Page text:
One of the most bedeviling aspects of counterinsurgency is locating the bad guys. You have to set up outposts at strategic points, run patrols through suspect areas and even recce the ground from unmanned aerial drones. Very time consuming, very resource intensive and, with the spread of improvised explosive devices (IEDs), very dangerous.
So you would think NATO forces in Kandahar would be ecstatic to learn that the Taliban have found a spot and they're staying put, taking over as it were. We don't have to chase them all over the countryside any more. Best of all, the bad guys are setting up shop just 16-kilometres from the gate to our main base over there.
The Taliban are taking control of Kandahar City.
But that's the capital of Kandahar province, isn't it? Yep. And that's where this whole Taliban movement began isn't it? Check. And it's right under the noses of the Western forces in that province, isn't it? Roger. So, now that we know where they are and now that we know they're taking over the provincial capital, a city of 800,000 people, we're going to mount up and drive them out, right? Not so much.
You see, even though we've got all those jet strike fighters and attack helicopters and tanks and artillery stationed just 16-kliks away, we don't have remotely enough troops - Afghan or Western - to drive the Taliban out of Kandahar City. From the Washington Post:
The slow and quiet fall of Kandahar, the country's second-largest city, poses a complex new challenge for the NATO effort to stabilize Afghanistan. It is factoring prominently into discussions between Gen. Stanley A. McChrystal, the overall U.S. and NATO commander, and his advisers about how many more troops to seek from Washington.
"Kandahar is at the top of the list," one senior U.S. military official in Afghanistan said. "We simply do not have enough resources to address the challenges there."
Kandahar in many ways is a microcosm of the challenges the United States faces in stabilizing Afghanistan. The city is filled with ineffective government officials and police officers whom the governor calls looters and kidnappers. Unemployment is rampant. Municipal services are nonexistent. Reconstruction projects have not changed many lives. A lack of NATO forces allowed militants free rein.
But it is also unique. It is bigger and more complicated than any other place in southern Afghanistan -- and there is a growing belief among military commanders that it is more important to the overall counterinsurgency campaign than any other part of the country.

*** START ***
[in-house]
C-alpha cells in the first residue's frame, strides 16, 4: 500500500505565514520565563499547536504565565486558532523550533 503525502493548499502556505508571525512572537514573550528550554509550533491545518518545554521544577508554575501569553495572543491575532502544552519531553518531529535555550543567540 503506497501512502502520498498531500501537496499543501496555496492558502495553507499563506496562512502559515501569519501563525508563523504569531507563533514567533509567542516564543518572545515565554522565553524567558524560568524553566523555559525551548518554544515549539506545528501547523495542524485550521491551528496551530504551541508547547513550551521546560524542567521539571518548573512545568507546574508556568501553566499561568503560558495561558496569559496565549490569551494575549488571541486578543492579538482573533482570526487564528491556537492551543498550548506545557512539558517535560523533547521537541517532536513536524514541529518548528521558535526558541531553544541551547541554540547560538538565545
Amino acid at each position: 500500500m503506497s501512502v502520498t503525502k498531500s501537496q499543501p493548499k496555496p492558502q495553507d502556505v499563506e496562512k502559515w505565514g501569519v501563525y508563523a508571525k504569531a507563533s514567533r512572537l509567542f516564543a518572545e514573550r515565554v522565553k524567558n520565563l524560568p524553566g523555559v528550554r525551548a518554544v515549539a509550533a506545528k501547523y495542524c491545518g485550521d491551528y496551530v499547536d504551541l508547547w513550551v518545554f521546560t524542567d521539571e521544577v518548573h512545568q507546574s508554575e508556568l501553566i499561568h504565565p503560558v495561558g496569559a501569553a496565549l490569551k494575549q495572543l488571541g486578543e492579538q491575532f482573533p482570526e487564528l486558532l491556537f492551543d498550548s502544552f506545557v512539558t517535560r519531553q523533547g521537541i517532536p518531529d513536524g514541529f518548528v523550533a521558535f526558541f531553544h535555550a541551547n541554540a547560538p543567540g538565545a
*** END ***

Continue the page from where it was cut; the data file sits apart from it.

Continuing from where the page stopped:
"Kandahar means Afghanistan," said the governor, Tooryalai Wesa. "The history of Afghanistan, the politics of Afghanistan, was always determined from Kandahar, and once again, it will be determined from Kandahar."
...Taliban fighters have opted not to drive around in their trademark white pickup trucks, clad in black turbans. For now, they operate under the cover of darkness, prosecuting their intimidation campaign with correspondence and traffic checkpoints aimed at making it clear to residents that they are everywhere. Some NATO officials think the insurgents are trying to so weaken the government, security forces and relief agencies that they can one day assert full control over a city they are already dominating.
"Nobody in this city feels safe," said Ahmad, who now spends his days at home. "The Taliban do not show their faces during the day, but everyone knows they are in charge."
...When Canadian troops conducted repeated missions to clear militants from areas around the city, there never were enough forces to stay to keep insurgents from returning. Canada did not have the resources to maintain a large presence in the city: That was left to the local police.
It is the corruption of the police -- and that alleged of senior government officials -- that many Kandaharis say has been the principal reason for the Taliban's resurgence. Just as they did in the 1990s, residents say the Taliban is appealing not to a popular desire for religious fanaticism but to a demand for good governance. Part of the problem is that the police are ill-trained and ill-paid, driving them to graft. Another contributor: local leaders who have created a culture of impunity.
Chief among them, several Afghans contend, is the chairman of the Kandahar province council, Ahmed Wali Karzai, the president's younger brother. He is alleged to have links to the opium trade -- a charge he has denied -- and is accused of other misdeeds, including engaging in ballot-box fraud in support of his brother in the Aug. 20 presidential election.
So, if the best thing the Taliban have going for them is the corruption widespread among Afghan officials and security forces, why are we propping up the very people and organizations that are driving the locals into the arms of our enemies?
And one more question. What made Rick Hillier, the Big Cod, General Swagger himself, believe he could control Kandahar with a miniscule contingent just 2,500 strong? As far as I'm concerned that boy has a lot of 'splainin to do.